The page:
It is possible to control the carbon content of the final metal or alloy by controlling the degree of metallisation and hence the proportion of metal oxide that is reduced, in the solid state, to between 15 and 80%, preferably between 25 and of the original oxide content. On the other hand, at a given degree of metallisation and a given carbon content in the metal formed during the first stage, different carbon contents in the final product can be achieved by suitably selecting the carbon content of the metallic reducing agent, for example silicomanganese by silichrome, in the second stage.
The manner and form in which the carbon for the solid state first stage reduction is introduced may be chosen to suit technological needs. When working fine ores, prepared pellets, briquettes, sinter or even lumpy oxidic raw materials for the solid state reduction, the reducing carbon may be loosely admixed with the charge. Alternatively the carbon may be incorporated in the pellets or briquettes.
If reducing gases are used, care must be taken to see that the passage of the gas through the charge that is to be reduced is uniform. This is achieved by using a particulate raw material, pellets or briquettes, porous shapes being preferred.
The furnaces that can be used include rotary tube furnaces, but when using a raw material that is naturally lumpy or that has been transformed into a lumpy state, shaft furnaces are also suitable, provided that the [required reducing atmosphere can be maintained. Whereas the aforesaid types of furnace are primarily applicable to processing at normal pressure. When a reduced pressure is used, an electrical resistance heated vacuum furnace is preferably used for the application of the vacuum.
Apart from the possibility of accelerating the reduction in the first stage by the application of vacuum, use may be made of addition of reaction accelerators. Known reaction accelerators of such a kind are, for instance, alkali metal and alkaline earth metal compounds.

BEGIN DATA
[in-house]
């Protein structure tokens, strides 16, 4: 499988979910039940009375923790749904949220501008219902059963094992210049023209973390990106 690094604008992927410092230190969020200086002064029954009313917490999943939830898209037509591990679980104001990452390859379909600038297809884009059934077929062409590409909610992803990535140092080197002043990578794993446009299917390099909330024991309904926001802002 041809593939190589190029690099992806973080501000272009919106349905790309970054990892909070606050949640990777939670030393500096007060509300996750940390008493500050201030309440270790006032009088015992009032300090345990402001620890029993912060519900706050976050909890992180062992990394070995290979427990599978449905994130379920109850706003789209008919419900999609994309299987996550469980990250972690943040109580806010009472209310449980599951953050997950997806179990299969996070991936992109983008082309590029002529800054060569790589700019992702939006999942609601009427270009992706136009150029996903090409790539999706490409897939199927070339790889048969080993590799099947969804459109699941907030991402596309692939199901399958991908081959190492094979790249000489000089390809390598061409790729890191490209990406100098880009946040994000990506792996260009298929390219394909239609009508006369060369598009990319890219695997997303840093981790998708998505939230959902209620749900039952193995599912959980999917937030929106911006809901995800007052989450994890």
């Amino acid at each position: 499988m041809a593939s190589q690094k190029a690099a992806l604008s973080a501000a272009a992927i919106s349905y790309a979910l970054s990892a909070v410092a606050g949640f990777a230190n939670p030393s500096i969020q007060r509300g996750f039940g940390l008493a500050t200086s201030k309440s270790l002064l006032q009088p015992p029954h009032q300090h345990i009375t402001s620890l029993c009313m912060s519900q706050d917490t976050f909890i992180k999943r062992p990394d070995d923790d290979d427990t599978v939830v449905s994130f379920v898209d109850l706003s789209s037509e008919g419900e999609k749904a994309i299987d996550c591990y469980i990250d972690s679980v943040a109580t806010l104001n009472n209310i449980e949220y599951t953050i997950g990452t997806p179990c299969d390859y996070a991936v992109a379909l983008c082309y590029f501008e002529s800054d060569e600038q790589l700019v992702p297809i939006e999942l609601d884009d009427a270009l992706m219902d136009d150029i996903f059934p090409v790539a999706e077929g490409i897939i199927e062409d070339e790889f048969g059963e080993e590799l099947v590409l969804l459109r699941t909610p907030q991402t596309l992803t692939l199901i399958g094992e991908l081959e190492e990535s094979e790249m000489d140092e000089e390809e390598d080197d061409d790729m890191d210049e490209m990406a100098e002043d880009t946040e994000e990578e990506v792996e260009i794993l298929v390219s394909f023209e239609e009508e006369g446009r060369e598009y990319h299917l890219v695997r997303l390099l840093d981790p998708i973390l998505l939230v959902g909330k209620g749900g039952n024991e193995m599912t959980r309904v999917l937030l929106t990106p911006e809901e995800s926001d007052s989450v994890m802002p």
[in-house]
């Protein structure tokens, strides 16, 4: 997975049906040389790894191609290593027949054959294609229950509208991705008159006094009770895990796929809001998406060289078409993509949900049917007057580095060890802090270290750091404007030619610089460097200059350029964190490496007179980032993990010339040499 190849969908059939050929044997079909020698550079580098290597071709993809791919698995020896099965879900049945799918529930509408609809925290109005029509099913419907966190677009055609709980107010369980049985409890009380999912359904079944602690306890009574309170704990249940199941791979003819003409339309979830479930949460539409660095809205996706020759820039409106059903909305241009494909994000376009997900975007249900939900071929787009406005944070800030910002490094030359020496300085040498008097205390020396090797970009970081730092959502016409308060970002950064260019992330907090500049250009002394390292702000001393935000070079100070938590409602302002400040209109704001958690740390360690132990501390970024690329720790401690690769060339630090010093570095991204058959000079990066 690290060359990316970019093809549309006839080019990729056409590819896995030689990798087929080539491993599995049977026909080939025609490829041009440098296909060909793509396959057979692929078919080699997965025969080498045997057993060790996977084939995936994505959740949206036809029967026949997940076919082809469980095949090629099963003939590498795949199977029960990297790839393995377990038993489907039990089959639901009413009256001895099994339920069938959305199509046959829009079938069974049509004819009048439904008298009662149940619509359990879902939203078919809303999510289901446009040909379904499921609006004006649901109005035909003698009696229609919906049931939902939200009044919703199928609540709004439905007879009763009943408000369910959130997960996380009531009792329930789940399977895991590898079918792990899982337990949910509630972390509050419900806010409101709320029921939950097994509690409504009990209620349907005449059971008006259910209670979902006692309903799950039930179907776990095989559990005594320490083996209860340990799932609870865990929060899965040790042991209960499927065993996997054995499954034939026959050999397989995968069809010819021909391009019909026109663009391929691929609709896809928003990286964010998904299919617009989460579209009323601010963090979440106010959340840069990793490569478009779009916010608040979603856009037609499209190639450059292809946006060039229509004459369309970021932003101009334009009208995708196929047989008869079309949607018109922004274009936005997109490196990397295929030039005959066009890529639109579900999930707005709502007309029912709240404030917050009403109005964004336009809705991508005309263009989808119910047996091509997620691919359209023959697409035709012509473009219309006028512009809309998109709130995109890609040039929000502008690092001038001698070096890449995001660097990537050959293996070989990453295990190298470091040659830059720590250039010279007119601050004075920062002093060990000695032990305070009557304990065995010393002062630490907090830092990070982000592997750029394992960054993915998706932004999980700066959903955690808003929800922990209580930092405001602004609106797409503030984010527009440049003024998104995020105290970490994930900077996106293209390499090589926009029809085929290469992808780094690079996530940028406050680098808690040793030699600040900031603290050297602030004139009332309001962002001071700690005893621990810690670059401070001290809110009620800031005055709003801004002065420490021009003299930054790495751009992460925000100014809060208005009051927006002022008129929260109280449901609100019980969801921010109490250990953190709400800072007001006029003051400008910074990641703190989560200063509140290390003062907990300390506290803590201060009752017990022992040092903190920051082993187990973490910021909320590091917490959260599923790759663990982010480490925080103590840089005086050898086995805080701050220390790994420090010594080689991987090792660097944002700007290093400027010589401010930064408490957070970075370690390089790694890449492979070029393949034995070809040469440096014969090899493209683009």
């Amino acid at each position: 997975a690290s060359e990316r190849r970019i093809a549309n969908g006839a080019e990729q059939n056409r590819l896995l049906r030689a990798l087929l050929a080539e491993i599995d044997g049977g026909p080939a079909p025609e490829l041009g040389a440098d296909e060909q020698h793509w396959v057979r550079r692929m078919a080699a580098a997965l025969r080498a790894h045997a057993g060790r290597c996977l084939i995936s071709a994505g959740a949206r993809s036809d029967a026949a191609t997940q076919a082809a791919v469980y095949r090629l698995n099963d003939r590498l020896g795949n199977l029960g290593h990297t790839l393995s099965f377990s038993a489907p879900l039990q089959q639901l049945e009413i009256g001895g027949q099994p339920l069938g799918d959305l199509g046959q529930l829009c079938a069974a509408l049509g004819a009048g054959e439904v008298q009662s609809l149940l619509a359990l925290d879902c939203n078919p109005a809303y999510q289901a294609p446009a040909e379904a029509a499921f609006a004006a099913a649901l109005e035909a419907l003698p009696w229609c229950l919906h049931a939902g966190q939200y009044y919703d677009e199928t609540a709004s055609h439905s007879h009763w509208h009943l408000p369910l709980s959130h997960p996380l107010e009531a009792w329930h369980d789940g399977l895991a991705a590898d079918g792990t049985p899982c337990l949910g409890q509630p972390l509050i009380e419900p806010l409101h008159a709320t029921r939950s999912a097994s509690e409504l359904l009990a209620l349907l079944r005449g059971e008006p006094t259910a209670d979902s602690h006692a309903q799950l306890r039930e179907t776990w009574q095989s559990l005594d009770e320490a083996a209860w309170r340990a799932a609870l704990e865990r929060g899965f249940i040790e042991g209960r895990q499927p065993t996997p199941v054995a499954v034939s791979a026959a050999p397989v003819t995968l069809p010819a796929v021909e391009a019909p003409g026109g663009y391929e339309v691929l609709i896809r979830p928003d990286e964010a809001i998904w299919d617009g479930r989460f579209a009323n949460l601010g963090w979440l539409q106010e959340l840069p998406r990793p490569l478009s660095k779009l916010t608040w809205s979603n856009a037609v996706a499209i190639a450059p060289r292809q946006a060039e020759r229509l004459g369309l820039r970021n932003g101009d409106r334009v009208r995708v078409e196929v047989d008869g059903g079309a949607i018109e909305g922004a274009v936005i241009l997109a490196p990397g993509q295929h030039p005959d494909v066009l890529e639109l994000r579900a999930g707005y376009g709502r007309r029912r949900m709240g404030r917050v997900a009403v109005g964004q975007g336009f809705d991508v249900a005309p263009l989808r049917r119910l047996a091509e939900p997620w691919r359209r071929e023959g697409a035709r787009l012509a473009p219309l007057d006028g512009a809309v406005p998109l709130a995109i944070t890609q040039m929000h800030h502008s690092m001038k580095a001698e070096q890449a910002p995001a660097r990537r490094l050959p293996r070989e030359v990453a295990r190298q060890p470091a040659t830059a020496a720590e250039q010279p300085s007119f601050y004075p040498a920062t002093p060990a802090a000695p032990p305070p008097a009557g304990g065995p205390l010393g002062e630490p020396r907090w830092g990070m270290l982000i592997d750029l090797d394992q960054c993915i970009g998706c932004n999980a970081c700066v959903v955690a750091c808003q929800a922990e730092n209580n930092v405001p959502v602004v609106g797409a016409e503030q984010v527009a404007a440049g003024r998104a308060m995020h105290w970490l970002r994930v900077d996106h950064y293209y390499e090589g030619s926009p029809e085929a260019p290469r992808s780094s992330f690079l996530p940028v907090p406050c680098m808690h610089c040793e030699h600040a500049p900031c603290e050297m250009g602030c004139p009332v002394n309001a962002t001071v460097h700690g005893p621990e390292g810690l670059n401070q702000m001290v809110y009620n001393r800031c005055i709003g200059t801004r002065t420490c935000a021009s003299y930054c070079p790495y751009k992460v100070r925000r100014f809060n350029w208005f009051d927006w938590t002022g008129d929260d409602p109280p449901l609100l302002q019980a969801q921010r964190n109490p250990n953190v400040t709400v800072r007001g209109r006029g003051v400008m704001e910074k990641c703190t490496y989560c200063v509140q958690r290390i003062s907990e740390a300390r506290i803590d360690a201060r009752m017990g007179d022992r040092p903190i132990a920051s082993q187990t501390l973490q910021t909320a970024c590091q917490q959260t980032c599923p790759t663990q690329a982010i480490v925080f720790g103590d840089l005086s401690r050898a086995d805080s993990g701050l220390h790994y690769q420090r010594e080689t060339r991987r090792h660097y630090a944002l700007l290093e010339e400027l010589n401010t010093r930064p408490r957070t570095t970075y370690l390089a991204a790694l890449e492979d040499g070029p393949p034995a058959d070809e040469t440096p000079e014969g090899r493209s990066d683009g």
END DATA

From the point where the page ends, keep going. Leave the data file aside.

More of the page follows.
The metallothermal reduction of the remaining metal oxide content that has not been reduced in the first stage is performed, as above described, in a second stage by liquefying the remaining metal oxides together with the metal that has already been reduced and then completing the reduction by the addition of metallic reducing agents in solid or liquid form. However, the metallic reducing agent may already be added in the first stage together with the carbon, although it will not participate in the reaction in the first stage, but it will automatically become effective in the second stage in the course of liquefaction.
The economics of the method are further improved by collecting the product obtained in the first stage in heat insulated containers and by then introducing it while still hot batchwise into the electric furnace where the second stage is performed. It is preferred that an inert gas atmosphere is maintained in the insulated container.
What is claimed is:
1. A method of reducing oxidic materials of one or more of the metals chromium, titanium, vanadium, nickel, iron, tantalum, niobium, molybdenum and tungsten, which comprises partially reducing the said material in a first stage, the partial reduction being effected in the solid stage with at least one of (a) a carbonaceous reducing agent and (b) a gaseous reducing agent until an oxidic material containing intermediate product is obtained containing a predetermined amount of the (a) metal or (b) alloy that is to be recovered or (c) of the metal carbide of said (a) metal or (b) alloy that is to be recovered, melting the said intermediate product, and reducing the molten intermediate product in a second stage with a metal free from carbon selected from the group consisting of silicon, aluminum, and calcium-silicon in a metallothermal or electrothermal reducing process.
2. A method according to claim 1, in which the oxidic material is reduced in the first stage whereby the residual oxide content of the said intermediate product is between 15 and 80%.
3. A method according to claim 2, in which the oxidic material content of the said intermediate product is between 25 and 4. A method according to claim 1, in which the oxidic material in the first stage is in a particulate form consisting of pellets, lbriquettes, and fine ore.
5. A method according to claim 1, in which the oxidic material is reduced in the said first stage continuously in a rotary tube furnace.
6. A method according to claim 1, in which the oxidic material is reduced in the said first stage continuously in a shaft furnace.
7. A method according to claim 1, in which the oxidic reduction is carried out under reduced pressure in a furnace containing heat radiating elements.
8. A method according to claim 1, in which the said intermediate product from the first stage is transferred while still hot into a smelting furnace and melted therein for the metallothermal reduction in the second stage.
9. A method according to claim 8, in which the intermediate product is transferred to the said smelting furnace under an inert atmosphere.
References Cited UNITED STATES PATENTS 2,780,537 2/1957 Stelling et al 33 X 3,138,451 6/1964 Gerlach 75-33 2,462,900 3/1949 Riott 75 33 2,806,779 9/1957 Case 75 33 3,093,474 6/1963 Collin 75-10 XR L. DEWAYNE RUTLEDGE, Primary Examiner I. E. LEGRU, Assistant Examiner U.S. Cl. X.R. 75-11, 40